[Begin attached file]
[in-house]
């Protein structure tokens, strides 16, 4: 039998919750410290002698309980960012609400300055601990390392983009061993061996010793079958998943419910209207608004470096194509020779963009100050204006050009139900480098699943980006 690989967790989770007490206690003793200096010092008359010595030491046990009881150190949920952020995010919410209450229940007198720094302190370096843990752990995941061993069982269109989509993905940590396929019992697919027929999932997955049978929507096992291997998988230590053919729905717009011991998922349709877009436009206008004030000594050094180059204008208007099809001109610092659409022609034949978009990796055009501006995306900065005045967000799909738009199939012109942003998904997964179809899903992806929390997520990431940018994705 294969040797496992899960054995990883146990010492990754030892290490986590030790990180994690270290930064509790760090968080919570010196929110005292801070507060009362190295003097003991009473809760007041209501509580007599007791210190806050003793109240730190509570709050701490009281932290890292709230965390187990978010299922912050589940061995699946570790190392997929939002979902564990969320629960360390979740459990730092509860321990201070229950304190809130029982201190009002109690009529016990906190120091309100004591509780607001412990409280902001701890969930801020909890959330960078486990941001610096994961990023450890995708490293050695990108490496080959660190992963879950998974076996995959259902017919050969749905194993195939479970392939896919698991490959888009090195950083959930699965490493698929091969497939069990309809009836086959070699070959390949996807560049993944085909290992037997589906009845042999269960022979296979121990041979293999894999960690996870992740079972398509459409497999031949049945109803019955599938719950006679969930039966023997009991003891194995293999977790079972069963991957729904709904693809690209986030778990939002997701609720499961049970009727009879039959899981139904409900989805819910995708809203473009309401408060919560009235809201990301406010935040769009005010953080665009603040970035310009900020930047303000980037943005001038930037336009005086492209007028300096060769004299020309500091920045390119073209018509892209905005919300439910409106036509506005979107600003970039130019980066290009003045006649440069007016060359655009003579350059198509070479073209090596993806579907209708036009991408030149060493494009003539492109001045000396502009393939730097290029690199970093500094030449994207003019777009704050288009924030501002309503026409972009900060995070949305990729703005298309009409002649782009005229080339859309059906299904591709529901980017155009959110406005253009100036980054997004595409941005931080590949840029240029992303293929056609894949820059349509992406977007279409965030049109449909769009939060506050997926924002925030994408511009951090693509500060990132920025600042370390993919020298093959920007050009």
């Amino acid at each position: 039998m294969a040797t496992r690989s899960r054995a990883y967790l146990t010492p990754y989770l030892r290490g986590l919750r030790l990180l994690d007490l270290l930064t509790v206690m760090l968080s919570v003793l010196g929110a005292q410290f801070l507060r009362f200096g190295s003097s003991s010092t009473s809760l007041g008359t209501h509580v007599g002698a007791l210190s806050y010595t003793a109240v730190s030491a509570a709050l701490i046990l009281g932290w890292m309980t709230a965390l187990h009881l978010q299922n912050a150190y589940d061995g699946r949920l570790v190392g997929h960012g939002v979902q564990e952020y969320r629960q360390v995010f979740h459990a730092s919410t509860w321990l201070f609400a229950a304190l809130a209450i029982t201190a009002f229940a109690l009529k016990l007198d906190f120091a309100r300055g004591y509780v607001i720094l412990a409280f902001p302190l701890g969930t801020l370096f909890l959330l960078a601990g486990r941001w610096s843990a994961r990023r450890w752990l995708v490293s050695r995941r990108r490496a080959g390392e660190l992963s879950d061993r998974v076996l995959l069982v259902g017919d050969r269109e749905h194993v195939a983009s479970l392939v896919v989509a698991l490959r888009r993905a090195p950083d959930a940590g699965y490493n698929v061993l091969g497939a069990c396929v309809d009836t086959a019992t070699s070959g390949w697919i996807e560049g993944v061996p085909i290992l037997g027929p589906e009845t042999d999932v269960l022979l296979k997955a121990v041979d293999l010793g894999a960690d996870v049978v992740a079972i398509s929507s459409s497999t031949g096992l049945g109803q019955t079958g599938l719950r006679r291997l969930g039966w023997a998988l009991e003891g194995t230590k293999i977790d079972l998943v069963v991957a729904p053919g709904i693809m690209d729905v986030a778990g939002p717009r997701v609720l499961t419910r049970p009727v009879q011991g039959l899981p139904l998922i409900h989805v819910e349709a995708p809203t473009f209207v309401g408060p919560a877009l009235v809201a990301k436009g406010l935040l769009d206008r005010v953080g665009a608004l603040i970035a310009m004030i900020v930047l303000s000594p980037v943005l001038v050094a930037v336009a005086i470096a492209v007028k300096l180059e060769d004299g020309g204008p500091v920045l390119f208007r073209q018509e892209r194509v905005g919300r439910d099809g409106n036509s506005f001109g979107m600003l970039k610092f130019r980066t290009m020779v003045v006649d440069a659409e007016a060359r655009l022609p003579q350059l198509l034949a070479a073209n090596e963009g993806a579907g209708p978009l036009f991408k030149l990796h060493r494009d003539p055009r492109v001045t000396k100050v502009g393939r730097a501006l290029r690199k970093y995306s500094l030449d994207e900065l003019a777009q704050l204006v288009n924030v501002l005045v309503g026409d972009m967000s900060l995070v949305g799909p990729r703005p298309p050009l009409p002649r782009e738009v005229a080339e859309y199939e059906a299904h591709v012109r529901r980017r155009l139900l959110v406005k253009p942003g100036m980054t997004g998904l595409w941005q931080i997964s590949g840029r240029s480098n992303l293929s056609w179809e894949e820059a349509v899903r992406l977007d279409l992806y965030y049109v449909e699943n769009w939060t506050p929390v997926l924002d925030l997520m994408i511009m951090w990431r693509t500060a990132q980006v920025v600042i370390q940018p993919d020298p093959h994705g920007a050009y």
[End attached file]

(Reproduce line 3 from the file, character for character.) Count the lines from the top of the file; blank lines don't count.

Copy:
């Amino acid at each position: 039998m294969a040797t496992r690989s899960r054995a990883y967790l146990t010492p990754y989770l030892r290490g986590l919750r030790l990180l994690d007490l270290l930064t509790v206690m760090l968080s919570v003793l010196g929110a005292q410290f801070l507060r009362f200096g190295s003097s003991s010092t009473s809760l007041g008359t209501h509580v007599g002698a007791l210190s806050y010595t003793a109240v730190s030491a509570a709050l701490i046990l009281g932290w890292m309980t709230a965390l187990h009881l978010q299922n912050a150190y589940d061995g699946r949920l570790v190392g997929h960012g939002v979902q564990e952020y969320r629960q360390v995010f979740h459990a730092s919410t509860w321990l201070f609400a229950a304190l809130a209450i029982t201190a009002f229940a109690l009529k016990l007198d906190f120091a309100r300055g004591y509780v607001i720094l412990a409280f902001p302190l701890g969930t801020l370096f909890l959330l960078a601990g486990r941001w610096s843990a994961r990023r450890w752990l995708v490293s050695r995941r990108r490496a080959g390392e660190l992963s879950d061993r998974v076996l995959l069982v259902g017919d050969r269109e749905h194993v195939a983009s479970l392939v896919v989509a698991l490959r888009r993905a090195p950083d959930a940590g699965y490493n698929v061993l091969g497939a069990c396929v309809d009836t086959a019992t070699s070959g390949w697919i996807e560049g993944v061996p085909i290992l037997g027929p589906e009845t042999d999932v269960l022979l296979k997955a121990v041979d293999l010793g894999a960690d996870v049978v992740a079972i398509s929507s459409s497999t031949g096992l049945g109803q019955t079958g599938l719950r006679r291997l969930g039966w023997a998988l009991e003891g194995t230590k293999i977790d079972l998943v069963v991957a729904p053919g709904i693809m690209d729905v986030a778990g939002p717009r997701v609720l499961t419910r049970p009727v009879q011991g039959l899981p139904l998922i409900h989805v819910e349709a995708p809203t473009f209207v309401g408060p919560a877009l009235v809201a990301k436009g406010l935040l769009d206008r005010v953080g665009a608004l603040i970035a310009m004030i900020v930047l303000s000594p980037v943005l001038v050094a930037v336009a005086i470096a492209v007028k300096l180059e060769d004299g020309g204008p500091v920045l390119f208007r073209q018509e892209r194509v905005g919300r439910d099809g409106n036509s506005f001109g979107m600003l970039k610092f130019r980066t290009m020779v003045v006649d440069a659409e007016a060359r655009l022609p003579q350059l198509l034949a070479a073209n090596e963009g993806a579907g209708p978009l036009f991408k030149l990796h060493r494009d003539p055009r492109v001045t000396k100050v502009g393939r730097a501006l290029r690199k970093y995306s500094l030449d994207e900065l003019a777009q704050l204006v288009n924030v501002l005045v309503g026409d972009m967000s900060l995070v949305g799909p990729r703005p298309p050009l009409p002649r782009e738009v005229a080339e859309y199939e059906a299904h591709v012109r529901r980017r155009l139900l959110v406005k253009p942003g100036m980054t997004g998904l595409w941005q931080i997964s590949g840029r240029s480098n992303l293929s056609w179809e894949e820059a349509v899903r992406l977007d279409l992806y965030y049109v449909e699943n769009w939060t506050p929390v997926l924002d925030l997520m994408i511009m951090w990431r693509t500060a990132q980006v920025v600042i370390q940018p993919d020298p093959h994705g920007a050009y």